November 14 was an important day across Europe. It was the European Day of Action and Solidarity, in which millions of labor union workers in 23 European countries joined together in protests and strikes. The strike of November 14 is the biggest Europe has ever seen, with an enormous workforce joining together in unity to make a statement to their policymakers. Their slogan, “we have no future!,” sums up their feelings, doubts, fears, and anger about the current situation.
For Spaniards, affected by the “crisis,” as they commonly call it, it was a day of national strike where over 80% of the workforce joined to protest against the government’s austerity measures that include public spending cuts in critical areas such as education and healthcare. The crisis has hit Spain especially hard, with their 26% unemployment rate making the United States’ 7.9% unemployment look like chump change. Some bigger cities were affected badly by the strike, with police cars being set on fire in Barcelona and bloody clashes between protesters and police in Madrid.
Protesters on the main Ave in Granada. Police monitoring.
The issue felt closer to me thanks to my professors, who fully supported and almost participated in the strike in their own ways. One professor cancelled class to attend a morning demonstration. The other surrendered control of the attendance list and only showed up to work because she believed it was an unjust practice to not pay workers for a day they take off to strike. Many others I know did a consumption strike, purchasing nothing on that day and not taking part in any work or school related activities.
As a foreigner I feel like it is not my place to protest for someone else’s government and try to make another population’s issue my issue. Instead, I tried to do my part by taking part in a strike against general consumption, heading into the Sierra Nevada for a day hike.
The hike I took is a popular one called Los Cahorros, easily accessible by Granada in the nearby village of Monachil. It is a circuit hike of 8km that takes about 2 hours to complete. For a relatively easy hike, it is very diverse and fun. It starts with a quick, uphill walk through the outskirts of the village to the beginning of a gorge. You cross a long, wood and cable bride to get inside the gorge where you walk along the river on a narrow shelf of rock, at some points being forced to crawl or grip rock outcroppings to slide by.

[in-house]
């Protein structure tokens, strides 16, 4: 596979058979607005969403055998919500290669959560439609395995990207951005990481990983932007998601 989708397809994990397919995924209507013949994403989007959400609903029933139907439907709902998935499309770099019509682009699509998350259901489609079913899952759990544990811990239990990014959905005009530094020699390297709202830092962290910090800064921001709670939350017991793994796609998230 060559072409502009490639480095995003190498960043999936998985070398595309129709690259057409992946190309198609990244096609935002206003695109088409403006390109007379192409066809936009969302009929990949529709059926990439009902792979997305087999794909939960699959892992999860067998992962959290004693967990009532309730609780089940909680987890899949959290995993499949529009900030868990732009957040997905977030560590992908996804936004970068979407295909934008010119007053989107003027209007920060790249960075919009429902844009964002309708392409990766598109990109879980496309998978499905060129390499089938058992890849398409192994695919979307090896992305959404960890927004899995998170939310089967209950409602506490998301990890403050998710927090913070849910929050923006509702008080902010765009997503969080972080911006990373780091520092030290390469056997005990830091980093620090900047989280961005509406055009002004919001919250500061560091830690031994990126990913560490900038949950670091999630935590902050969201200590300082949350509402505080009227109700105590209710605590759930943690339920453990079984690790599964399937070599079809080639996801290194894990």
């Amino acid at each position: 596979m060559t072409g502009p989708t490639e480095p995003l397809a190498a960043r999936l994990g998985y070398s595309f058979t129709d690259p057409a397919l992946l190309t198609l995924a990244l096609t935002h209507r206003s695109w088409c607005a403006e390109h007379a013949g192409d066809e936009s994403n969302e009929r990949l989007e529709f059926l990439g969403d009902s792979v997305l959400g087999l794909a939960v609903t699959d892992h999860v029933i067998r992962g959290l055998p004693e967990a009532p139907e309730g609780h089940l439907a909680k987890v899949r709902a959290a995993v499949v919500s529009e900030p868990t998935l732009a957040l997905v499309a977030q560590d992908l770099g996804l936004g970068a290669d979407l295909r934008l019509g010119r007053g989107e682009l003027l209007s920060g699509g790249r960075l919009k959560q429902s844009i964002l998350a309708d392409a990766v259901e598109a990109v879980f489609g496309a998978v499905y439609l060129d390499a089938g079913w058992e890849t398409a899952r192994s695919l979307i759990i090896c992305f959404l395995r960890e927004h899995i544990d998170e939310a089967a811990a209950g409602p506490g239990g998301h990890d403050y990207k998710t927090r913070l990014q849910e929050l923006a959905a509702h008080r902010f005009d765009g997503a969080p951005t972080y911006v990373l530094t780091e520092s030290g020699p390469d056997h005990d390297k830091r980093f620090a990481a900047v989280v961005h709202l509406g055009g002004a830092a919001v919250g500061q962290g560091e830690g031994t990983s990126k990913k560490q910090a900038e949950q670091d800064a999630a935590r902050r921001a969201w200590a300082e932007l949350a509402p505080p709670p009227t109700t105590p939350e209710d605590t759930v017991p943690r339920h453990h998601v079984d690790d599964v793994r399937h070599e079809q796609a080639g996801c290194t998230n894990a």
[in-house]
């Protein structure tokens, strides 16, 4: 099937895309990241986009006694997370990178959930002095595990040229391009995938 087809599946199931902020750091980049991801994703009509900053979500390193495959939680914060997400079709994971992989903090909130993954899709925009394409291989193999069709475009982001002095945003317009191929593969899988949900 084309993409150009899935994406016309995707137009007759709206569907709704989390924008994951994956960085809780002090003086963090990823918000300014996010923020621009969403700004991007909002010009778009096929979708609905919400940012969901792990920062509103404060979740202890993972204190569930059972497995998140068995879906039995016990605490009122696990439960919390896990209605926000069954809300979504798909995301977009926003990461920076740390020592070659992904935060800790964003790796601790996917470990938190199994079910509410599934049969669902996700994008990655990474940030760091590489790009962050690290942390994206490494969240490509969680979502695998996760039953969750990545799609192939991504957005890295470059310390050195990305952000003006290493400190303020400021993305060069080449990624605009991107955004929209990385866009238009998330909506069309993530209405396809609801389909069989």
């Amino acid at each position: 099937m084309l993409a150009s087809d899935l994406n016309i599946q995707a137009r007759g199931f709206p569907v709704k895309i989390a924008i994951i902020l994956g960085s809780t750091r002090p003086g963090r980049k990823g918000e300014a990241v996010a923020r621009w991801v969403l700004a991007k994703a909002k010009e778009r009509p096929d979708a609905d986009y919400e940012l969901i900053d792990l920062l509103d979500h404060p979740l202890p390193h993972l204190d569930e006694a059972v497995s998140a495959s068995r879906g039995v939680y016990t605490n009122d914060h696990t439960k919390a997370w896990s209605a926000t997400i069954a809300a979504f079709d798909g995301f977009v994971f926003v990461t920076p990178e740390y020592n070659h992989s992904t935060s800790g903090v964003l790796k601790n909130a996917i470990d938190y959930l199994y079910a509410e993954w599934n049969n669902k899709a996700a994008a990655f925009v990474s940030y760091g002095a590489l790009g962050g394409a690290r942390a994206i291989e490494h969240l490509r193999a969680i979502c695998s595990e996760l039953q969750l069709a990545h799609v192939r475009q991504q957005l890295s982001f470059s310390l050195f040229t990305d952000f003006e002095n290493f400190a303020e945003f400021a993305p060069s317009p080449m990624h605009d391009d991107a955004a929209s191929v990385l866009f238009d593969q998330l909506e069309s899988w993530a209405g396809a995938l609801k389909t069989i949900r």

After the end of the gorge there are plenty of open green spaces to relax and eat lunch along the river, surrounded by the beautiful mountains of the Sierra Nevada.
Unfortunately, there was not much to continue the hike after this point as the path was blocked off nearly at the top of a nearby hill. I climbed past the barrier to see the view from the top but didn’t want to take a chance continuing further without knowing why the path was closed.
The riverside walk was really cool, crawling half under caves and over ravines.
A pretty kitty that made friends with us.
To find my way to and through this hike I used a guide created by the people of Trek Sierra Nevada, an excellent resource to people looking to explore this beautiful piece of Andalucia. On their website, http://www.treksierranevada.com/, you can find descriptions of many hikes with distance, difficulty level, estimated time, how to get there, and walking directions with a map. All the guides were written by the people who have actually done the walk themselves. I suggest anyone in Granada to take advantage of this bountiful resource to get outside the city and enjoy all that the Sierra Nevada has to offer!